Garden and cosmos
the royal paintings of Jodhpur
Jallandharnath and Princess Padmini fly over King Padam’s palace, folio 19 from the Suraj Prakash, Amardas Bhatti, 1830; 23.3 × 38.6 cm. Mehrangarh Museum Trust
A rare chance to see paintings from the royal collection of the Mehrangarh Museum Trust, Jodhpur and to experience the unique art tradition that flourished in the royal courts between the 17th and 19th centuries.
During this period, the region of Jodhpur – in modern-day Rajasthan – produced a distinctive and inventive painting style. Paintings produced for the private enjoyment of the maharaja and his court brought together traditional Rajasthani styles and combined them with styles developed in the imperial court of the Mughals.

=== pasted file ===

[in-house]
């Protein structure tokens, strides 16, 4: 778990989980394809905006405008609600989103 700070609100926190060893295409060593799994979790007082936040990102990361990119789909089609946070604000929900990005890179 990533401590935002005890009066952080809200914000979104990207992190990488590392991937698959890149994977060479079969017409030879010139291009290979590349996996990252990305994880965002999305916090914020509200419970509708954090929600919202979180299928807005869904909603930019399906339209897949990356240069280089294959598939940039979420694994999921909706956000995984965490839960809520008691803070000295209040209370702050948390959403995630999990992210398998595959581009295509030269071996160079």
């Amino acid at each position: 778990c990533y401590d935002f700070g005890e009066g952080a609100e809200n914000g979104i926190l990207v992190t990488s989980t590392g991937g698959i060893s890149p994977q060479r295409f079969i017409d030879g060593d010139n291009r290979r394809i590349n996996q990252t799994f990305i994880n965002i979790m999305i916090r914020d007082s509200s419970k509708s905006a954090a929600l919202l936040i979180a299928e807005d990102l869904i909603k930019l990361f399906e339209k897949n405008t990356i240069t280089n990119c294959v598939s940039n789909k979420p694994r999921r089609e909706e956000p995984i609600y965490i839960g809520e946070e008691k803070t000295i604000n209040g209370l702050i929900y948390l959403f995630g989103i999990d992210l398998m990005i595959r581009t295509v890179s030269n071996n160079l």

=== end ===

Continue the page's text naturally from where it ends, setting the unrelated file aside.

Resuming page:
The paintings included in the exhibition range from a handful of miniatures to monumental artworks depicting the palaces, wives and families of the Jodhpur rulers.
Later works depict epic narratives and demonstrate the devotion of Maharaja Man Singh to an esoteric yogic tradition. Jodhpur artists rose to the challenge of creating images for metaphysical concepts and yoga narratives which had never previously been the focus of the region’s court art.
Organised by the Arthur M Sackler Gallery, Smithsonian Institution, in collaboration with the Mehrangarh Museum Trust, Jodhpur
29 Oct 2009 – 26 Jan 2010
$20.00 family (2 adults + up to 3 children)
$5.00 student in booked school group
Upper Asian gallery